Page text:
Folded Paper and Other Modern “Drawings”

Is a piece of paper folded and then unfolded a “drawing”? A curator at the Morgan Library & Museum thinks so. And the Associate Dean of the Yale School of Art agrees with her.

The “folded paper drawing” in question is by “Conceptual artist” Sol LeWitt (1928-2007). It is one of more than a hundred works (few of them meriting praise in my view) featured in the exhibition Embracing Modernism: Ten Years of Drawings Acquisitions, at the Morgan through May 24. Among other unconventional items included in that show is Gavin Turk’s Rosette, a “drawing” he created by placing a sheet of paper on his van’s exhaust pipe and then starting the engine.

Belonging to the old school that regards drawing as the art or act of representing people, places, or things on a surface chiefly by means of lines (as in Picasso’s Portrait of Marie-Thérèse Walter, also on display at the Morgan), I was moved to ask the curator of the show, Isabelle Dervaux, how she defines “drawing.” Surrounded by eager members of the press, she did not hesitate to reply: “anything on paper.” (As was clear from the aforementioned examples, she literally meant anything.) Then she quickly added, rather testily: “I hate splitting hairs over what a drawing is.”

Hardly splitting hairs, Dervaux’s wall label for the LeWitt piece informs us that he

radically transformed the medium of drawing . . . [in part,] by exploring . . . different ways of producing a drawing—for instance, by tearing or folding paper. Here, he created a grid by folding and unfolding the sheet. “I wanted them to be another kind of drawing,” he said. “They do make lines.”

As for Gavin Turk, Dervaux notes that he was one of the Young British Artists “who gained notoriety in the 1990s” by creating “sculptures and installations that question traditional notions of authorship.” Nonetheless, she calls his exhaust pipe drawing “elegant.” Apparently unwilling to split hairs over the meaning of that word either, she ignores that it generally means a “refined and graceful” style and implies discriminating selectivity on the part of the maker. Having replaced himself as maker with his van’s undiscriminating exhaust fumes, Turk has in fact rendered the notion of “elegance” preposterous.

On the very next day after the press preview for the Morgan show, I happened to attend a panel discussion at the Art Students League on the revival of drawing instruction in art education. In the Q&A following the panel’s presentation, I introduced myself as the author of a new book dealing in part with the concerns discussed by the panel, and cited the example of LeWitt’s “folded paper drawing” at the Morgan as cautionary evidence of the contemporary artworld’s ignorance regarding the discipline of drawing.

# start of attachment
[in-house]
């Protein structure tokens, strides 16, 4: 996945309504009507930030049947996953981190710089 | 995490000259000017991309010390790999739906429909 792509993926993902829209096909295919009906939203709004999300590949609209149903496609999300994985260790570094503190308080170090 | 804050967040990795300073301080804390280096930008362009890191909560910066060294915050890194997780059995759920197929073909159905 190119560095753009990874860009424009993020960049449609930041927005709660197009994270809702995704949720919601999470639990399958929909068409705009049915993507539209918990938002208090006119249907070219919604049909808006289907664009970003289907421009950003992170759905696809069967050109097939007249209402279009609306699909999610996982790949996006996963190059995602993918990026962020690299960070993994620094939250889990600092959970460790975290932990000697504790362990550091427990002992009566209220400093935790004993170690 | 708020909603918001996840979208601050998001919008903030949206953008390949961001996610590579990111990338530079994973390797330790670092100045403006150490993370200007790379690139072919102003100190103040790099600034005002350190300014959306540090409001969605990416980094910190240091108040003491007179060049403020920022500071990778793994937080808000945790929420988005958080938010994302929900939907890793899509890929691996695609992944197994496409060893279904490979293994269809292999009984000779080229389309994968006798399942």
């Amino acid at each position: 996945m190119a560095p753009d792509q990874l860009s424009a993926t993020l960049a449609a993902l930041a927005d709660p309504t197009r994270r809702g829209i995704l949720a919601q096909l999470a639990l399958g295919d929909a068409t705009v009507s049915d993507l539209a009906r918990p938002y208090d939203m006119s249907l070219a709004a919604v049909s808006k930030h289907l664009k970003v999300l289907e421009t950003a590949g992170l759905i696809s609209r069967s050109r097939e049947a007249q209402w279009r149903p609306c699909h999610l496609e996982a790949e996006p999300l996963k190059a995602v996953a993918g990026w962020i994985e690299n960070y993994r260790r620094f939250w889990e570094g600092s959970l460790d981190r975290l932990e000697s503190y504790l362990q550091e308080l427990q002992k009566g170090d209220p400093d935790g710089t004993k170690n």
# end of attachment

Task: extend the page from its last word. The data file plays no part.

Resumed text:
Far from being applauded as a significant reminder of the challenges to be overcome, my remark met with a load of invective from one of the panelists—the Associate Dean of the Yale School of Art, Samuel Messer. Assailing me for daring to suggest that LeWitt’s work was not a drawing, he accused me of seeking to “impose” my view of art on others through my book—the title of which I had mentioned. None of his fellow panelists ventured to agree with me on the status of LeWitt’s “drawing” (although two of them later confessed privately to wholehearted agreement). Nor did James McElhinney, who teaches drawing at the League and had organized the panel, utter a word in defense of my position. Nor, finally, was there a peep of comment from any of the dozens of people in the audience.

I sat there in stunned silence, waiting till discussion of other points had ended, and then went up to Messer. He was wrong, I said, to impute an authoritarian motive to me without having read my book, the goal of which is in fact to stimulate intelligent debate. With considerable emotion, Messer proceeded to inform me that LeWitt had worked the way he did because he was a “very devout Jew”—as if that explained why he had eschewed all forms of depiction and was driven to creating “folded paper drawings.”

As it happens, the piety ascribed to LeWitt by Messer is not mentioned in any of several biographical accounts I have read. But even if it were true it would scarcely suffice to legitimate Lewitt’s unconventional approach to “drawing.” As another very different show now at the Morgan attests (Hebrew Illumination for Our Time: The Art of Barbara Wolff), Jewish artists have long found ways to engage in pictorial representation without transgressing the Second Commandment—which most authorities agree was intended to prevent idolatry, rather than to suppress all imagery.

Nor does LeWitt’s wanting folded paper “to be another kind of drawing” (since “they do make lines,” to quote Dervaux’s wall label) make them drawings, properly speaking. Because, unlike drawings, they do not represent something, which is the whole point of drawing—a basic fact that is evidently beyond the ken of both Dervaux and the associate dean of one of America’s most prestigious schools of art.*
*In recent rankings, U.S. News & World Report rated the Yale School of Art first in the United States for its Masters of Fine Arts programs.